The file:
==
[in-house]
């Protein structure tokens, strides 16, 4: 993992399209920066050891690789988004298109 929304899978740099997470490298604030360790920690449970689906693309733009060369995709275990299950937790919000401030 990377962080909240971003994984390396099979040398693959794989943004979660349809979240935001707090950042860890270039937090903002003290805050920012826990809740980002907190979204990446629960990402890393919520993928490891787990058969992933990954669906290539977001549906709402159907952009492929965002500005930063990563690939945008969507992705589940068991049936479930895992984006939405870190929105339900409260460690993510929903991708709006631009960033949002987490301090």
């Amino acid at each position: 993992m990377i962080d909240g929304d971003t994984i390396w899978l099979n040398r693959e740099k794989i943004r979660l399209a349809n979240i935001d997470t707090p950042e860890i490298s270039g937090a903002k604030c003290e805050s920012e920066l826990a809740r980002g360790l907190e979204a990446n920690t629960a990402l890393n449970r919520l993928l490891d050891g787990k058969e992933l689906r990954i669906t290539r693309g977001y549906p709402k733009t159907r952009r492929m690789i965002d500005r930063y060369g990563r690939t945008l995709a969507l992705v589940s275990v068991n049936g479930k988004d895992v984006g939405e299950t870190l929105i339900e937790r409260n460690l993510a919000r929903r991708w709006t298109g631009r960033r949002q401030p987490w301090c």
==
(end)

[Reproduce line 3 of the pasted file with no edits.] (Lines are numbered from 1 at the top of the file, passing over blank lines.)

């Amino acid at each position: 993992m990377i962080d909240g929304d971003t994984i390396w899978l099979n040398r693959e740099k794989i943004r979660l399209a349809n979240i935001d997470t707090p950042e860890i490298s270039g937090a903002k604030c003290e805050s920012e920066l826990a809740r980002g360790l907190e979204a990446n920690t629960a990402l890393n449970r919520l993928l490891d050891g787990k058969e992933l689906r990954i669906t290539r693309g977001y549906p709402k733009t159907r952009r492929m690789i965002d500005r930063y060369g990563r690939t945008l995709a969507l992705v589940s275990v068991n049936g479930k988004d895992v984006g939405e299950t870190l929105i339900e937790r409260n460690l993510a919000r929903r991708w709006t298109g631009r960033r949002q401030p987490w301090c």